Dr. Olajide Adediran, widely known as Jandor, the Peoples Democratic Party (PDP) candidate for the March 18, 2023, Lagos State governorship election, has asserted that both the ruling All Progressives Congress (APC) and the Labour Party (LP) have fallen short of adhering to the stipulations of the Electoral Act during their individual primary processes.
Jandor made these allegations while speaking in an interview with Arise TV on Wednesday. He pointed out purported instances of non-compliance by the APC and LP during their respective primaries, raising concerns about the adherence to the legal framework governing the electoral process.
He said: “In our case, we have submitted before the tribunal that these two political parties [APC and LP] did not comply with the provisions of that law, and throughout the trial, they did not submit anything to contradict that position, including calling witnesses and others.
“Secondly, according to the Electoral Act, for a primary election to be held, there must be a notification or communication from the political party to INEC that will speak about the date and venue, which must be authorized by the national body of the party (NEC).
“The two political parties did not comply with this because the notification they sent to INEC was signed by the state chapter of the party, which is in contradiction to their provision. Failure to do that means your candidate will not be included in that election; it’s clearly in the electoral act.”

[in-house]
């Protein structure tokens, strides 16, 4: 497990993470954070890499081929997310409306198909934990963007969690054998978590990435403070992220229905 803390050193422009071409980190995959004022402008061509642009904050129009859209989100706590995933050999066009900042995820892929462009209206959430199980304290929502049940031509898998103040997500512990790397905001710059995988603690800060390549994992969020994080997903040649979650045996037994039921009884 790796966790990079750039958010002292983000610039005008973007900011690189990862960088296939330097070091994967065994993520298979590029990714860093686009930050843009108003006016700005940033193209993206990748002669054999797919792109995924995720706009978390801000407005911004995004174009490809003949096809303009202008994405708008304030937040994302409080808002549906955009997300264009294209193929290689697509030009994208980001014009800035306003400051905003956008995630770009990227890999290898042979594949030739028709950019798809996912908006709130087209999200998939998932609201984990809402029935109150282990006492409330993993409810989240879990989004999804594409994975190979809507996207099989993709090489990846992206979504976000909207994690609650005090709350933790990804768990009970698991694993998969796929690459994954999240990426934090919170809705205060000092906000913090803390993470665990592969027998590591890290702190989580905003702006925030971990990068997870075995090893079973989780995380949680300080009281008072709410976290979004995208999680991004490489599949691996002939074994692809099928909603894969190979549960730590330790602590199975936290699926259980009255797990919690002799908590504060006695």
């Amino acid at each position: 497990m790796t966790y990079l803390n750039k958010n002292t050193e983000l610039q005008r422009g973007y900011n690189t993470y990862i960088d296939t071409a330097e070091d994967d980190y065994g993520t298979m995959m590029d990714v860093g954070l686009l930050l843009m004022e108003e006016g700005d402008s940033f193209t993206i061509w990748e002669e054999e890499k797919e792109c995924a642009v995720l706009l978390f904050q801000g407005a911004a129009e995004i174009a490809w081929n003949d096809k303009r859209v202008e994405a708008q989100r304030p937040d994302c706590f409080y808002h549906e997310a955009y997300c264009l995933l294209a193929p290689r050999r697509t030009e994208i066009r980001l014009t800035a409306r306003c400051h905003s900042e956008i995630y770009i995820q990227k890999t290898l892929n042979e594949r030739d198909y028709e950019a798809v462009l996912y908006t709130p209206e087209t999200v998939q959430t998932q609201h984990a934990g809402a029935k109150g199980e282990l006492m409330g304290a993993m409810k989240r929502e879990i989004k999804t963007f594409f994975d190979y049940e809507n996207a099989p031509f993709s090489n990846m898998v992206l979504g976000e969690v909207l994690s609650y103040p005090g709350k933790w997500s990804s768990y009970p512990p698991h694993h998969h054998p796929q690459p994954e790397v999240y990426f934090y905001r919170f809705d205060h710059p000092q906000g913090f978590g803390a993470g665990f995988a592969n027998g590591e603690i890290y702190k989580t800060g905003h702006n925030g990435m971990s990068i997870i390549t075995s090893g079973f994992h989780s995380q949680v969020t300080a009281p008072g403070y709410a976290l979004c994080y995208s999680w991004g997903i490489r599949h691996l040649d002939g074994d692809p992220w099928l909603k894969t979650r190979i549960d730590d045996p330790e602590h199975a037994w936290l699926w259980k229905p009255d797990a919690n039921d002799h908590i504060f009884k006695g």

Speaking further, Jandor urged the election tribunal to disqualify the candidates of the APC and LP.
“At this point, the job is already done; the facts are before the court, and there’s nothing to add or remove. Our petition is premised on the disqualification of both candidates.
“Elections in Nigeria are held under certain rules provided by the constitution of the Federal Republic of Nigeria. Part of these rules is that whoever wants to run for the office of governor, especially in Lagos State or any other state in Nigeria, must be a member of a political party who must sponsor such a person for that election.
“That is Section 177 (c) of the Constitution of the Federal Republic of Nigeria. Sponsorship includes holding a valid primary and making sure such a candidate did not submit falsified information or documents to INEC. That is taken care of by Section 182 of the Constitution.”
The claim by Jandor casts a spotlight on the integrity and transparency of the primary elections held by these political parties, emphasizing the importance of upholding the Electoral Act’s provisions to ensure a fair and equitable democratic process.
The Lagos State Governorship Election Tribunal has set aside Saturday, August 12 for the adoption of final written addresses in the petitions submitted by Jandor and the PDP, and Rhodes-Vivour of the LP.